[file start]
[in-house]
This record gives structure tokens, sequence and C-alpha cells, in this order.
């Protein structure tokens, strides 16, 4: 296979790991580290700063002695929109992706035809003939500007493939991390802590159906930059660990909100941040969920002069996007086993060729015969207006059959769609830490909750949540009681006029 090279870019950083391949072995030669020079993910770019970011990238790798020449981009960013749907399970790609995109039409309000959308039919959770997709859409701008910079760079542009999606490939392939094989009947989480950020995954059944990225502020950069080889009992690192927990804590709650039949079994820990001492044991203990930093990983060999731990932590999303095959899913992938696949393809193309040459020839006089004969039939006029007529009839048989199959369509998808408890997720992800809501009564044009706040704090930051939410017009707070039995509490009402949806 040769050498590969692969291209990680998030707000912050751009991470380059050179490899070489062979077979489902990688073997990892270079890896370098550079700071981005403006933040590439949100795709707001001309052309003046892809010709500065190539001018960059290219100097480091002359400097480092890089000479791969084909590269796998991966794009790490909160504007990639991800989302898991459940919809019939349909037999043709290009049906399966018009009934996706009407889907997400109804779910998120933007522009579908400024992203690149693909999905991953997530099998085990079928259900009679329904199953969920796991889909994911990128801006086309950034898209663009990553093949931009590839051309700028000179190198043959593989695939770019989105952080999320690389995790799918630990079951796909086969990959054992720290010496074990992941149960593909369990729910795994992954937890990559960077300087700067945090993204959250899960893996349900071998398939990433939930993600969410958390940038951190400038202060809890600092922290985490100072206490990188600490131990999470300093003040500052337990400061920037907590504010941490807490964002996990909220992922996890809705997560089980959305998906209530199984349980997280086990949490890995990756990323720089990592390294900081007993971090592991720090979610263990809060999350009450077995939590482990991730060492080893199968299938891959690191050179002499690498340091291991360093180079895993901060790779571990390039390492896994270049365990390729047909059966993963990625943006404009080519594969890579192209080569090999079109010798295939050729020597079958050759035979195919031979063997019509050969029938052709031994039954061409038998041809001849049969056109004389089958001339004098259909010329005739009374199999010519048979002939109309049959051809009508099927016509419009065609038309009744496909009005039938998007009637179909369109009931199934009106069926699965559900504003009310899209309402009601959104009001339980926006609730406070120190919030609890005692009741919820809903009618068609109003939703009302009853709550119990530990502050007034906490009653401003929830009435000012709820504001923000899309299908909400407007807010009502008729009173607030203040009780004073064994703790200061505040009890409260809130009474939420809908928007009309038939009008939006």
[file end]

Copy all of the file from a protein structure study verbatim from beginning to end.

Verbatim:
[in-house]
This record gives structure tokens, sequence and C-alpha cells, in this order.
């Protein structure tokens, strides 16, 4: 296979790991580290700063002695929109992706035809003939500007493939991390802590159906930059660990909100941040969920002069996007086993060729015969207006059959769609830490909750949540009681006029 090279870019950083391949072995030669020079993910770019970011990238790798020449981009960013749907399970790609995109039409309000959308039919959770997709859409701008910079760079542009999606490939392939094989009947989480950020995954059944990225502020950069080889009992690192927990804590709650039949079994820990001492044991203990930093990983060999731990932590999303095959899913992938696949393809193309040459020839006089004969039939006029007529009839048989199959369509998808408890997720992800809501009564044009706040704090930051939410017009707070039995509490009402949806 040769050498590969692969291209990680998030707000912050751009991470380059050179490899070489062979077979489902990688073997990892270079890896370098550079700071981005403006933040590439949100795709707001001309052309003046892809010709500065190539001018960059290219100097480091002359400097480092890089000479791969084909590269796998991966794009790490909160504007990639991800989302898991459940919809019939349909037999043709290009049906399966018009009934996706009407889907997400109804779910998120933007522009579908400024992203690149693909999905991953997530099998085990079928259900009679329904199953969920796991889909994911990128801006086309950034898209663009990553093949931009590839051309700028000179190198043959593989695939770019989105952080999320690389995790799918630990079951796909086969990959054992720290010496074990992941149960593909369990729910795994992954937890990559960077300087700067945090993204959250899960893996349900071998398939990433939930993600969410958390940038951190400038202060809890600092922290985490100072206490990188600490131990999470300093003040500052337990400061920037907590504010941490807490964002996990909220992922996890809705997560089980959305998906209530199984349980997280086990949490890995990756990323720089990592390294900081007993971090592991720090979610263990809060999350009450077995939590482990991730060492080893199968299938891959690191050179002499690498340091291991360093180079895993901060790779571990390039390492896994270049365990390729047909059966993963990625943006404009080519594969890579192209080569090999079109010798295939050729020597079958050759035979195919031979063997019509050969029938052709031994039954061409038998041809001849049969056109004389089958001339004098259909010329005739009374199999010519048979002939109309049959051809009508099927016509419009065609038309009744496909009005039938998007009637179909369109009931199934009106069926699965559900504003009310899209309402009601959104009001339980926006609730406070120190919030609890005692009741919820809903009618068609109003939703009302009853709550119990530990502050007034906490009653401003929830009435000012709820504001923000899309299908909400407007807010009502008729009173607030203040009780004073064994703790200061505040009890409260809130009474939420809908928007009309038939009008939006």